From Old Celtic to Chinese writing systems, calligraphy has an ancient role as a writing technology turned into an art form.
Although they have common roots, calligraphy, hand lettering and scripts are distinct from each other. Hand lettering illustrates letters whereas scripts are visible graphs and strokes that signify a language. Calligraphy, on the other hand, is the visual domain where art and language intersect as the result of beautiful writing done by hand.
Islamic calligraphy, in particular, has evolved alongside Islam and with the Arabic language. The calligraphy is aligned with traditional elements of spirituality in Islamic art rather than figural representation. Nature, geometry and abstract design are characteristic of this art because of Islam’s connections with monotheism.
Iaman Hassan, an artist from Toronto, says that Arabic has its own visual appeal that draws her into calligraphy. “Arabic is a beautiful language and the writing itself is very unique. So when I look at that with an artistic mind, it’s something I want to learn to draw myself. I get inspired by Arabic words because they are really powerful and mean something to me. Words like ‘amal (hope) and sabr (patience), inspire me. Drawing them out allows me to implement those words in my life.”
Calligraphy isn’t limited to Arabic. Since themes in Islamic spirituality are so common across all of its art forms, some calligraphers incorporate passages, words, and ayah (verses) from the Qur’an into their own intricate work.
Despite not being a native speaker of Arabic, Hassan wants to improve her calligraphy alongside the language. “I usually connect my emotions with the words that stand out to me. And I put that out on paper so people can interpret it in their own way according to their life experiences, what they like and what they see in the artwork,” Hassan says.
Cambridge-based artist Ayeshah Syed says her inspiration comes from dua (prayers) that are close to her heart, or how a dua impacts different aspects of her life. “I like to use calligraphy to strengthen my deen (faith) because I try to memorize the duas, learn about their history and try to implement their teachings into my life. What inspires me is knowing people all around the world value my work enough to have it up in their homes for everyone to see,” Syed says.
She describes how her textured paintings represent structure and character to enhance the tactile aspect of her paintings alongside the visual appeal. “From an Islamic perspective, I like to hope that the same emotional and sensory aspect plays a role in encouraging my clients to want to delve deeper into the meanings behind the verses,” she says.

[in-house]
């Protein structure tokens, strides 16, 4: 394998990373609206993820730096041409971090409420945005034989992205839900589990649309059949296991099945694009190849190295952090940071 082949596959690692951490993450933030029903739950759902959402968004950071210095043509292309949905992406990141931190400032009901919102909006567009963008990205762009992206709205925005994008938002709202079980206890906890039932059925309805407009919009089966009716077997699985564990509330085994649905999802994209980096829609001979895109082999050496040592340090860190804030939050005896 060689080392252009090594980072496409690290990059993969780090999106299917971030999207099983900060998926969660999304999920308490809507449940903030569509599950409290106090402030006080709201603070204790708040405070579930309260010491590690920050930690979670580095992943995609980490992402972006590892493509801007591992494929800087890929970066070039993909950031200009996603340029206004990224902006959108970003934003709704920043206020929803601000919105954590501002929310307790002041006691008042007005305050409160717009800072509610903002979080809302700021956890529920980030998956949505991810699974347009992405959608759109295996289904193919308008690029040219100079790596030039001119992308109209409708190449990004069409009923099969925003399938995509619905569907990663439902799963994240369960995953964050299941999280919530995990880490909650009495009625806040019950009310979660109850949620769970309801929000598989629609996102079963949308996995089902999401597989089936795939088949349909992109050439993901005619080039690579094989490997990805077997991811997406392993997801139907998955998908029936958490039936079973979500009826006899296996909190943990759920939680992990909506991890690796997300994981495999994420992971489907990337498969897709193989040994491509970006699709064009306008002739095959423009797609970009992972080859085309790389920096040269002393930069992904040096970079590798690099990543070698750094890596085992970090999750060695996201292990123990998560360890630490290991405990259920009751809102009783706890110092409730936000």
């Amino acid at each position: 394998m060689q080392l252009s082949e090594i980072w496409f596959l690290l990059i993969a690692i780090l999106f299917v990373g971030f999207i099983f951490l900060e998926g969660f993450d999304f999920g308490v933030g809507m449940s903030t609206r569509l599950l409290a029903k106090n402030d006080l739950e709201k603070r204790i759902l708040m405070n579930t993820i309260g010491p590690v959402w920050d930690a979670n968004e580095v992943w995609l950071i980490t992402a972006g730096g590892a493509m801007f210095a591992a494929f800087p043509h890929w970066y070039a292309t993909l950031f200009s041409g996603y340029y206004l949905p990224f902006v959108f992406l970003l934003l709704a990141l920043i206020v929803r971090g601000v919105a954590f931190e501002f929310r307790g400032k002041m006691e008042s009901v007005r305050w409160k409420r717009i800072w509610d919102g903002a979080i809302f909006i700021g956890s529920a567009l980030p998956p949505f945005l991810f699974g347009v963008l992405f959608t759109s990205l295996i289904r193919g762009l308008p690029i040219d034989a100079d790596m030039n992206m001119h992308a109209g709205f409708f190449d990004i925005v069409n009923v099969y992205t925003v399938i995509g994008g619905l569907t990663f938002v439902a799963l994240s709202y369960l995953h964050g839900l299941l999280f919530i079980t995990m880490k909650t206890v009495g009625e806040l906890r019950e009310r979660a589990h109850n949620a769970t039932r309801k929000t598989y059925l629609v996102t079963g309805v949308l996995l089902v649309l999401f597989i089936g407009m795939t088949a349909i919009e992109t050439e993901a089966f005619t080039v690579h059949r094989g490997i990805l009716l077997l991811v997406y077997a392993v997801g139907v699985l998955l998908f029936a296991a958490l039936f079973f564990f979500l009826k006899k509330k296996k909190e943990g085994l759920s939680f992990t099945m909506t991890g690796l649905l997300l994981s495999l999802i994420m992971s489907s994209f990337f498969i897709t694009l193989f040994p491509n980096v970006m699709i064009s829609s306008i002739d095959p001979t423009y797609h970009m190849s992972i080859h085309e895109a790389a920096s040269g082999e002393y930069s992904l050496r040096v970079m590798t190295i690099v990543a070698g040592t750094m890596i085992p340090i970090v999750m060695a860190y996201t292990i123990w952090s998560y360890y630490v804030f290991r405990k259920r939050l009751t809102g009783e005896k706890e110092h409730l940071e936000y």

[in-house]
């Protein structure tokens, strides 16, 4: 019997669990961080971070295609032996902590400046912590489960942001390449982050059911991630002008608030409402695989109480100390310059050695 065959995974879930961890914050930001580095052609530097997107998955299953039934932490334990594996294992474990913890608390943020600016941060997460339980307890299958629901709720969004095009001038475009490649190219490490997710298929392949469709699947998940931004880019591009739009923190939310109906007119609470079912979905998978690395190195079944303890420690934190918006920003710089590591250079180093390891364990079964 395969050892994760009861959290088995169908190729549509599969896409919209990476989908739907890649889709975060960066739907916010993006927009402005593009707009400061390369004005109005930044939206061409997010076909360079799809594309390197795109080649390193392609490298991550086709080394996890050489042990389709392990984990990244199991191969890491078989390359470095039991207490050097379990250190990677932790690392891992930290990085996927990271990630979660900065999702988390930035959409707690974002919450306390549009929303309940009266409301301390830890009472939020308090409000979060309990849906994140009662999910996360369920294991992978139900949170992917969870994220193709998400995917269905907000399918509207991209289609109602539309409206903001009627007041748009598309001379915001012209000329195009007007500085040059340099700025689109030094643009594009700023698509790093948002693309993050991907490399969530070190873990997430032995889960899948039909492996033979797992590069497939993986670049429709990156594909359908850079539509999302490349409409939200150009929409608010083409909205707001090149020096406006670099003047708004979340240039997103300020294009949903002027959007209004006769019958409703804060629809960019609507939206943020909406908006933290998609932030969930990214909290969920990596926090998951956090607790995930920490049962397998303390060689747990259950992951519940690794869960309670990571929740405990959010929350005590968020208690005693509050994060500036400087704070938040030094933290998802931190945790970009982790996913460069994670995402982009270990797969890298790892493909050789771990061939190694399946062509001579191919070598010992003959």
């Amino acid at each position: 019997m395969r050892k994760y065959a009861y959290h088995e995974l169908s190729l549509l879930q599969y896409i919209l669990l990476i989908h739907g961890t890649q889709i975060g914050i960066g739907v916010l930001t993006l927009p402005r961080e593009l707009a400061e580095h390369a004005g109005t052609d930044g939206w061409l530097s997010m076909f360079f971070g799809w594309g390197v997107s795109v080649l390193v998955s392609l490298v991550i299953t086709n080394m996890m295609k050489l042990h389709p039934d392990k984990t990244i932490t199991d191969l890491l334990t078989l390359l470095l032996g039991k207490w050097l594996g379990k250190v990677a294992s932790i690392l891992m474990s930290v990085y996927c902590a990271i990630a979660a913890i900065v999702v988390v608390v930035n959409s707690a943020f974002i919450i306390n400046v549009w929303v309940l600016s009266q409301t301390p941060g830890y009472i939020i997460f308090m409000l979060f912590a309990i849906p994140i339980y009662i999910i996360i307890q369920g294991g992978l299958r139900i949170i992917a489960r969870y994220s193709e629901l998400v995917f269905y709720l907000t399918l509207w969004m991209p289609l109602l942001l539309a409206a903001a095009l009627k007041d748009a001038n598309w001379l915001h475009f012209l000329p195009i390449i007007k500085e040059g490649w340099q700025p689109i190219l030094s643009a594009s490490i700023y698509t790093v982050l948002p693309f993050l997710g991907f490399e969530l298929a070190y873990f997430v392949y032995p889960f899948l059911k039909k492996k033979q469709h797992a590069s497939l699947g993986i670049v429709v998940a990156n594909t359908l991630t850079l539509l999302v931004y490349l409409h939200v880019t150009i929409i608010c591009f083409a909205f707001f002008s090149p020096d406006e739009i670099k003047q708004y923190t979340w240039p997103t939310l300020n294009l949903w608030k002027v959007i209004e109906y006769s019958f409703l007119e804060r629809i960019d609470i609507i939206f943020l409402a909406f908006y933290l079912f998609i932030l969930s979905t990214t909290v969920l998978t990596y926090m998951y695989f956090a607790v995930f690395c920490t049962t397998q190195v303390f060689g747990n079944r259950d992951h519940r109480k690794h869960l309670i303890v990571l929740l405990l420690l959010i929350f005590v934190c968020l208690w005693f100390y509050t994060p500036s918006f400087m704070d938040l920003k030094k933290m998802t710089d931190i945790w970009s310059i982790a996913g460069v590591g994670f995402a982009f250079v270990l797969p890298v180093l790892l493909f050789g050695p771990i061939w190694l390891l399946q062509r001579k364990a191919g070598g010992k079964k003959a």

Islamic calligraphy takes on many different media. Regardless of the tool—from elegant ink and gold leaf, to crackle paste and modelling paste for texture, to the classic pen and pencil, this art form is universally appreciated across time for spirituality and finding peace. Sometimes artists themselves find the process to be therapeutic: “Calligraphy to me is an escape; I can spend hours working on a painting and fully immerse myself in the process and learn as much as I can about strengthening my deen (faith),” Syed says.
Hassan and Syed are self-taught artists who committed to learn the art through various media, and were strongly inspired by YouTube videos and social media reels. Hassan says she doesn’t see a lot of Arabic calligraphy content, or even offered in classes “because it's not emphasized a lot in the media, so maybe that's why there's the misconception that it's dying. Maybe if there was more content on it, more people wouldn’t be misguided.”
But as popular as the art remains on social media platforms, Islamic calligraphy doesn’t receive as much mainstream media coverage as it should, particularly in the West.
Neglecting the art further portrays its image as a dying art when it continues to thrive around the world, especially here in Ontario.
Creating and promoting more content on Islamic calligraphy refutes the misconception that the art is dying. With artists like Hassan and Syed, the algorithm is changing, and more artwork is being represented. Their works echo the United Nations Sustainable Development Goals for Reduced Inequalities and Sustainable Cities and Communities to foster an all-inclusive environment for the many heterogeneous subgenres within Islamic art, outside of Islamic countries.
In terms of what Islamic calligraphy means today, Syed remains hopeful: “In times like these where there is widespread negligence towards Islam, I think calligraphy represents hope. Part of it has to do with the fear instilled in the general public regarding Islam and the efforts to muffle it using other forms of art and media. I would just hope that our generation continues to create and display it unapologetically.”